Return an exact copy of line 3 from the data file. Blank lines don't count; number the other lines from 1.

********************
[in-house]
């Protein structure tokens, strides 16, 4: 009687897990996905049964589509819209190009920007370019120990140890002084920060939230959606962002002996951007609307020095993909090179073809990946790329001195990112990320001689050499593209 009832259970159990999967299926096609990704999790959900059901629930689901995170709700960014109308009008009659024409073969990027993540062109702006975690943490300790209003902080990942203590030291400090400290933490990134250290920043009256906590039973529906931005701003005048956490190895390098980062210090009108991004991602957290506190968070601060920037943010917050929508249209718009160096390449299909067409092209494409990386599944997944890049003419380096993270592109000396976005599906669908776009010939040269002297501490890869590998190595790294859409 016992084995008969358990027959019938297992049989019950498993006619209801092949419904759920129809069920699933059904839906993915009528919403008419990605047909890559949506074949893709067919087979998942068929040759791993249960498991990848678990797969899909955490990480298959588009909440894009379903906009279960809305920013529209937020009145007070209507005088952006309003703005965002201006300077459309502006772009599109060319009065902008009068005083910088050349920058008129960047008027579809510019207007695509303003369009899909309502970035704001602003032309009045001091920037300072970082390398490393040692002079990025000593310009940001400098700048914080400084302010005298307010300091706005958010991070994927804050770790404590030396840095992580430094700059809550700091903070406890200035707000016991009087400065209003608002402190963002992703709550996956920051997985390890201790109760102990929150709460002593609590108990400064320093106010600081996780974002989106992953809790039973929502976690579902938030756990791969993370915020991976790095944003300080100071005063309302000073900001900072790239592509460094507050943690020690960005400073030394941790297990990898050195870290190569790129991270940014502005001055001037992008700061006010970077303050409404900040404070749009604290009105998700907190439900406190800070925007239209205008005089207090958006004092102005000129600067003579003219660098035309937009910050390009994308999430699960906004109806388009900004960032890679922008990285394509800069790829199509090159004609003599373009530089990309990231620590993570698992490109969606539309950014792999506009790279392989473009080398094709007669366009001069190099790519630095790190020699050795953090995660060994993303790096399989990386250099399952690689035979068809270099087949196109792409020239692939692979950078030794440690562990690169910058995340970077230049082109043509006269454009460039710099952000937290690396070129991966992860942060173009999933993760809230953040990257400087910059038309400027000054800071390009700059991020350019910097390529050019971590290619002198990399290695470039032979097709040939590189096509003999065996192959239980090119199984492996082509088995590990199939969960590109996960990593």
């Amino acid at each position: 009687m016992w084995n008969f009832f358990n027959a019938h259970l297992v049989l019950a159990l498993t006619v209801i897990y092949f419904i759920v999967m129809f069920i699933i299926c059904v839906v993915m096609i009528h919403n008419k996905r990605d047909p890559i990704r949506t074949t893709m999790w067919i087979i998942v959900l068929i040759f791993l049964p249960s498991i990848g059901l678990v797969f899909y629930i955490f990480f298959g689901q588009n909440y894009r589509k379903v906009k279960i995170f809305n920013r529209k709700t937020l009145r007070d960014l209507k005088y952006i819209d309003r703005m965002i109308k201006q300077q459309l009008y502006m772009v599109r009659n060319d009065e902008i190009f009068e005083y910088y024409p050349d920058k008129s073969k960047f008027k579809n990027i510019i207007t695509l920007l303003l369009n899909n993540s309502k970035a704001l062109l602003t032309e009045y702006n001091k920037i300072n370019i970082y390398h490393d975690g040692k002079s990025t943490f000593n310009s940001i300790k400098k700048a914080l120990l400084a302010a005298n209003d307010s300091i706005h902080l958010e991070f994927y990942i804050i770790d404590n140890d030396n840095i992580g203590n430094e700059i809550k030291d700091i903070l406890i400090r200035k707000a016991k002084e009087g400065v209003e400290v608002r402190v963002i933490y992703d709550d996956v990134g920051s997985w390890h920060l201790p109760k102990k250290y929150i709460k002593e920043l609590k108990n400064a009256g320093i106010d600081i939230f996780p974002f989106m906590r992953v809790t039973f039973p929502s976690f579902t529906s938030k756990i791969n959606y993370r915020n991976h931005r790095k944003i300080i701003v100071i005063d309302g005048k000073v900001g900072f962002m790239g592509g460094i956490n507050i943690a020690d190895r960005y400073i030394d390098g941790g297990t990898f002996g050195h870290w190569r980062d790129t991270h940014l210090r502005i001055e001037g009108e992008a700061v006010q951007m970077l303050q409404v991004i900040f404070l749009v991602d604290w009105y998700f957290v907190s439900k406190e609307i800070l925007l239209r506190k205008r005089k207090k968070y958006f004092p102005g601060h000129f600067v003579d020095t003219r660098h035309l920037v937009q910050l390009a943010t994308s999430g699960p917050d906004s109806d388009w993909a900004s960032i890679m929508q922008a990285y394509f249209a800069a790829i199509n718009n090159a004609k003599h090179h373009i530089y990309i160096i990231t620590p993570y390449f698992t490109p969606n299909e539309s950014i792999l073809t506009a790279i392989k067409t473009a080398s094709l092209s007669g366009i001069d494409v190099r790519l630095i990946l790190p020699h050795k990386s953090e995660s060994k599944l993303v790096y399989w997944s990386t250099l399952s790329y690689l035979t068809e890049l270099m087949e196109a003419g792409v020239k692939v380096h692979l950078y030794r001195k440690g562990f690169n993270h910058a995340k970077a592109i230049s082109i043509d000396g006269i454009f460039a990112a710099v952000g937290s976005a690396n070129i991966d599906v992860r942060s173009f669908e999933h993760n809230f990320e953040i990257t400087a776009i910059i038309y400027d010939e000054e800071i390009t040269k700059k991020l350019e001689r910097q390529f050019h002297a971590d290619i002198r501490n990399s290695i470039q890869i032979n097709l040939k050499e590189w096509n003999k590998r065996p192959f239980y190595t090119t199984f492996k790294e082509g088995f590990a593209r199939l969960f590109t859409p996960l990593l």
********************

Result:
């Amino acid at each position: 009687m016992w084995n008969f009832f358990n027959a019938h259970l297992v049989l019950a159990l498993t006619v209801i897990y092949f419904i759920v999967m129809f069920i699933i299926c059904v839906v993915m096609i009528h919403n008419k996905r990605d047909p890559i990704r949506t074949t893709m999790w067919i087979i998942v959900l068929i040759f791993l049964p249960s498991i990848g059901l678990v797969f899909y629930i955490f990480f298959g689901q588009n909440y894009r589509k379903v906009k279960i995170f809305n920013r529209k709700t937020l009145r007070d960014l209507k005088y952006i819209d309003r703005m965002i109308k201006q300077q459309l009008y502006m772009v599109r009659n060319d009065e902008i190009f009068e005083y910088y024409p050349d920058k008129s073969k960047f008027k579809n990027i510019i207007t695509l920007l303003l369009n899909n993540s309502k970035a704001l062109l602003t032309e009045y702006n001091k920037i300072n370019i970082y390398h490393d975690g040692k002079s990025t943490f000593n310009s940001i300790k400098k700048a914080l120990l400084a302010a005298n209003d307010s300091i706005h902080l958010e991070f994927y990942i804050i770790d404590n140890d030396n840095i992580g203590n430094e700059i809550k030291d700091i903070l406890i400090r200035k707000a016991k002084e009087g400065v209003e400290v608002r402190v963002i933490y992703d709550d996956v990134g920051s997985w390890h920060l201790p109760k102990k250290y929150i709460k002593e920043l609590k108990n400064a009256g320093i106010d600081i939230f996780p974002f989106m906590r992953v809790t039973f039973p929502s976690f579902t529906s938030k756990i791969n959606y993370r915020n991976h931005r790095k944003i300080i701003v100071i005063d309302g005048k000073v900001g900072f962002m790239g592509g460094i956490n507050i943690a020690d190895r960005y400073i030394d390098g941790g297990t990898f002996g050195h870290w190569r980062d790129t991270h940014l210090r502005i001055e001037g009108e992008a700061v006010q951007m970077l303050q409404v991004i900040f404070l749009v991602d604290w009105y998700f957290v907190s439900k406190e609307i800070l925007l239209r506190k205008r005089k207090k968070y958006f004092p102005g601060h000129f600067v003579d020095t003219r660098h035309l920037v937009q910050l390009a943010t994308s999430g699960p917050d906004s109806d388009w993909a900004s960032i890679m929508q922008a990285y394509f249209a800069a790829i199509n718009n090159a004609k003599h090179h373009i530089y990309i160096i990231t620590p993570y390449f698992t490109p969606n299909e539309s950014i792999l073809t506009a790279i392989k067409t473009a080398s094709l092209s007669g366009i001069d494409v190099r790519l630095i990946l790190p020699h050795k990386s953090e995660s060994k599944l993303v790096y399989w997944s990386t250099l399952s790329y690689l035979t068809e890049l270099m087949e196109a003419g792409v020239k692939v380096h692979l950078y030794r001195k440690g562990f690169n993270h910058a995340k970077a592109i230049s082109i043509d000396g006269i454009f460039a990112a710099v952000g937290s976005a690396n070129i991966d599906v992860r942060s173009f669908e999933h993760n809230f990320e953040i990257t400087a776009i910059i038309y400027d010939e000054e800071i390009t040269k700059k991020l350019e001689r910097q390529f050019h002297a971590d290619i002198r501490n990399s290695i470039q890869i032979n097709l040939k050499e590189w096509n003999k590998r065996p192959f239980y190595t090119t199984f492996k790294e082509g088995f590990a593209r199939l969960f590109t859409p996960l990593l």